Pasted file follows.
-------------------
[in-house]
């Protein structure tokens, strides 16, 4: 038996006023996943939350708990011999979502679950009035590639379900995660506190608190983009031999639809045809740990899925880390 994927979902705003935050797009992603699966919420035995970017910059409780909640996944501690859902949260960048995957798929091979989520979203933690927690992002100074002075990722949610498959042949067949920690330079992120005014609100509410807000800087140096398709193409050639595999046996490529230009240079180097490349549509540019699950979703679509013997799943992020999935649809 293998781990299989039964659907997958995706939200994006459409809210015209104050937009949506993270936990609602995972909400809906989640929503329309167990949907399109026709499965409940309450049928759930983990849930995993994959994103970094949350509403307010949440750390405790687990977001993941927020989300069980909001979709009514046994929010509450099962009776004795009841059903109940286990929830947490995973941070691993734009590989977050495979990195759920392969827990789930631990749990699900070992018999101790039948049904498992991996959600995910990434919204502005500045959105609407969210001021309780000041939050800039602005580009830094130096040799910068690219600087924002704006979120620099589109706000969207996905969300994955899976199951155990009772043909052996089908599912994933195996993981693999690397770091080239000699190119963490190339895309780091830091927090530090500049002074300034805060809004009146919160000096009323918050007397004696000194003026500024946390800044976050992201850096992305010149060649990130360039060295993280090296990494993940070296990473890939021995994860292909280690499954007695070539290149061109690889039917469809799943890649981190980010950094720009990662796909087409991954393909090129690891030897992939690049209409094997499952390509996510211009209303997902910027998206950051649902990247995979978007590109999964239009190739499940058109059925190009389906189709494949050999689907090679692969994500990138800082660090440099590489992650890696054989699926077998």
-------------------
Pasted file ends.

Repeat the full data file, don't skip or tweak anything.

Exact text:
[in-house]
């Protein structure tokens, strides 16, 4: 038996006023996943939350708990011999979502679950009035590639379900995660506190608190983009031999639809045809740990899925880390 994927979902705003935050797009992603699966919420035995970017910059409780909640996944501690859902949260960048995957798929091979989520979203933690927690992002100074002075990722949610498959042949067949920690330079992120005014609100509410807000800087140096398709193409050639595999046996490529230009240079180097490349549509540019699950979703679509013997799943992020999935649809 293998781990299989039964659907997958995706939200994006459409809210015209104050937009949506993270936990609602995972909400809906989640929503329309167990949907399109026709499965409940309450049928759930983990849930995993994959994103970094949350509403307010949440750390405790687990977001993941927020989300069980909001979709009514046994929010509450099962009776004795009841059903109940286990929830947490995973941070691993734009590989977050495979990195759920392969827990789930631990749990699900070992018999101790039948049904498992991996959600995910990434919204502005500045959105609407969210001021309780000041939050800039602005580009830094130096040799910068690219600087924002704006979120620099589109706000969207996905969300994955899976199951155990009772043909052996089908599912994933195996993981693999690397770091080239000699190119963490190339895309780091830091927090530090500049002074300034805060809004009146919160000096009323918050007397004696000194003026500024946390800044976050992201850096992305010149060649990130360039060295993280090296990494993940070296990473890939021995994860292909280690499954007695070539290149061109690889039917469809799943890649981190980010950094720009990662796909087409991954393909090129690891030897992939690049209409094997499952390509996510211009209303997902910027998206950051649902990247995979978007590109999964239009190739499940058109059925190009389906189709494949050999689907090679692969994500990138800082660090440099590489992650890696054989699926077998």